This amazing Caesar Salad features a flavorful (egg-free!) dressing, garlicky homemade croutons, and fresh shaved Parmesan atop crunchy hearts of romaine!
Waaaay back at the beginning of the summer, I made my family this homemade Caesar Salad for the first time...and they positively scarfed it down. So I made it again on Father's Day. And on the 4th of July. And on regular ol' weeknights a half dozen times in between. And never have I seen my boys so enthusiastic to eat salad!
I think the secret to this salad's success is in the combination of textures and flavors...crisp romaine, crunchy/buttery croutons, and a tangy dressing. It's fresh, it's flavorful, it's fabulous! There's a reason it's a classic.
Egg-Free Caesar Dressing
I did take a slight detour from typical Casar dressing recipes in that this one is egg-free...I simply didn't want to have to worry about the whole raw egg issue.
A Note on Anchovies
This dressing does include the critical Caesar salad ingredient of anchovies, however, which adds oodles of flavor (but not at all a fishy flavor, scout's honor).
I actually prefer using anchovy paste over whole anchovies because it's so easy...no need to mash up any little fish (because if you're like me -- ick).
And as a bonus, you can screw the cap back on for the unused portion of anchovy paste to be saved for your next round of Caesar dressing. You know you're going to want to make it again! 😉
I think the key to making a great Classic Caesar Salad is to use fresh ingredients.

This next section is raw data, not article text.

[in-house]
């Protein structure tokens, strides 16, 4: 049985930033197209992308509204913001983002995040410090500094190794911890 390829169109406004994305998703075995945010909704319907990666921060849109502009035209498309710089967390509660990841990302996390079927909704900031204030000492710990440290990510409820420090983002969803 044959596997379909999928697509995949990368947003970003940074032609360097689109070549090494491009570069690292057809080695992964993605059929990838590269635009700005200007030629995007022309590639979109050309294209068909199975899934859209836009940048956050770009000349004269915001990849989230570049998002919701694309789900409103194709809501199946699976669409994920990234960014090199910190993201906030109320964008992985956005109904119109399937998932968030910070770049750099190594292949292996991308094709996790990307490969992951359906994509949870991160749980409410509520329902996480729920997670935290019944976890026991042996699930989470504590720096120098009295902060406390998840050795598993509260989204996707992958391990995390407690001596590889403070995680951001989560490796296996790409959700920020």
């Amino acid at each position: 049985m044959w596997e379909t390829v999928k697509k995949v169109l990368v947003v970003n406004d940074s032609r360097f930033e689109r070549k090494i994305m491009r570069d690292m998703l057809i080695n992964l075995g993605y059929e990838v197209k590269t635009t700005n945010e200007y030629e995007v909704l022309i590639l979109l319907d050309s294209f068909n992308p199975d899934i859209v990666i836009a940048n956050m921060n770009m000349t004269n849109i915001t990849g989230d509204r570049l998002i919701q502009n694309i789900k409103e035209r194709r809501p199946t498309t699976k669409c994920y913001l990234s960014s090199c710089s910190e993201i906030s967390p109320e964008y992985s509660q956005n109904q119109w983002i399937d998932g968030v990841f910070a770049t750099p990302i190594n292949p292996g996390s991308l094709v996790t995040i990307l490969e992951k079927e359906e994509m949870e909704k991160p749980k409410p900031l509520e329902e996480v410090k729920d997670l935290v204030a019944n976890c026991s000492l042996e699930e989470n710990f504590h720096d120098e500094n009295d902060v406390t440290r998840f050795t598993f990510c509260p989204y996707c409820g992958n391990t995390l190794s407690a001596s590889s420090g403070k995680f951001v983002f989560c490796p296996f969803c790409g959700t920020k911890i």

- I like to buy a package of whole hearts of romaine and then tear or slice them myself, but you can buy tub of already-chopped romaine hearts if you prefer.
- I make my favorite homemade croutons for this salad, going generous on the garlic and a little lighter on the herbs.
- In the dressing, I use freshly-grated Parmesan (a must!), freshly-squeezed lemon juice, and freshly-cracked pepper.
- And I usually buy a tub of fresh shaved Parmesan for the salad garnish (because it's quicker/easier than shaving that quantity myself, but you can certainly shave it yourself using a vegetable peeler). I like using shaved Parmesan in Ceasar Salad because the large surface area of the Parmesan shavings allows the salty flavor to really shine though -- plus I enjoy the smooth texture -- but you can certainly substitute grated or shredded Parmesan instead.
Any time you make a salad, the ratio of lettuce to dressing can be a little bit tricky. That's particularly the case with Caesar, since hearts of romaine come in different weights and sizes and telling you to use "three hearts of romaine" may result in too much or too little greens-to-dressing.
So my recommendation is to pay attention to the weight of the bag or tub of romaine that you buy -- you may end up using all of it or you may not -- and gradually add the other ingredients to your salad until the proportions are to your liking.
In particular, exercise your judgement when adding the dressing to the salad. Some people prefer more dressing and some people prefer less, so you may have a little dressing left over depending on how much lettuce you use. I know this isn't rocket science...I just want your salad to turn out perfect. 🙂